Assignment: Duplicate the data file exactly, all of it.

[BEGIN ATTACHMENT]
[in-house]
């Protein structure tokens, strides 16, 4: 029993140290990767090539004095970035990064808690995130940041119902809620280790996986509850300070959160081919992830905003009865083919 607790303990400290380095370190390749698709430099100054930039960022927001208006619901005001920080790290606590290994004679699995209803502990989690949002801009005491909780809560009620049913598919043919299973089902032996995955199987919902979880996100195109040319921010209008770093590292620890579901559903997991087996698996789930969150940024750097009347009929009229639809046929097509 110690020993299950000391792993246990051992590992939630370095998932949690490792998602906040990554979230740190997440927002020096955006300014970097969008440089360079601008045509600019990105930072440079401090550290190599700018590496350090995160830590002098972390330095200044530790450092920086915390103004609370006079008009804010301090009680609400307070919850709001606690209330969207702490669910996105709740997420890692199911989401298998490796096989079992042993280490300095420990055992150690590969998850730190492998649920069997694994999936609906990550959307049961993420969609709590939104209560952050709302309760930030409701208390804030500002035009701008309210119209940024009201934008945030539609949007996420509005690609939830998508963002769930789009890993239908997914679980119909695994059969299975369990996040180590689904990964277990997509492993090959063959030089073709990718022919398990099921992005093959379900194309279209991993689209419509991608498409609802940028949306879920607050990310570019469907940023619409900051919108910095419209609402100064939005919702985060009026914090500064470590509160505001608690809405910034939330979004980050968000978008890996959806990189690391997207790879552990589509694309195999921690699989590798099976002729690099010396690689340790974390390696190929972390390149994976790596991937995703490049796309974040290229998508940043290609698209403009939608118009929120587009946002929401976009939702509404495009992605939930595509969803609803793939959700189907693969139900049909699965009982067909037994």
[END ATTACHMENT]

[in-house]
């Protein structure tokens, strides 16, 4: 029993140290990767090539004095970035990064808690995130940041119902809620280790996986509850300070959160081919992830905003009865083919 607790303990400290380095370190390749698709430099100054930039960022927001208006619901005001920080790290606590290994004679699995209803502990989690949002801009005491909780809560009620049913598919043919299973089902032996995955199987919902979880996100195109040319921010209008770093590292620890579901559903997991087996698996789930969150940024750097009347009929009229639809046929097509 110690020993299950000391792993246990051992590992939630370095998932949690490792998602906040990554979230740190997440927002020096955006300014970097969008440089360079601008045509600019990105930072440079401090550290190599700018590496350090995160830590002098972390330095200044530790450092920086915390103004609370006079008009804010301090009680609400307070919850709001606690209330969207702490669910996105709740997420890692199911989401298998490796096989079992042993280490300095420990055992150690590969998850730190492998649920069997694994999936609906990550959307049961993420969609709590939104209560952050709302309760930030409701208390804030500002035009701008309210119209940024009201934008945030539609949007996420509005690609939830998508963002769930789009890993239908997914679980119909695994059969299975369990996040180590689904990964277990997509492993090959063959030089073709990718022919398990099921992005093959379900194309279209991993689209419509991608498409609802940028949306879920607050990310570019469907940023619409900051919108910095419209609402100064939005919702985060009026914090500064470590509160505001608690809405910034939330979004980050968000978008890996959806990189690391997207790879552990589509694309195999921690699989590798099976002729690099010396690689340790974390390696190929972390390149994976790596991937995703490049796309974040290229998508940043290609698209403009939608118009929120587009946002929401976009939702509404495009992605939930595509969803609803793939959700189907693969139900049909699965009982067909037994």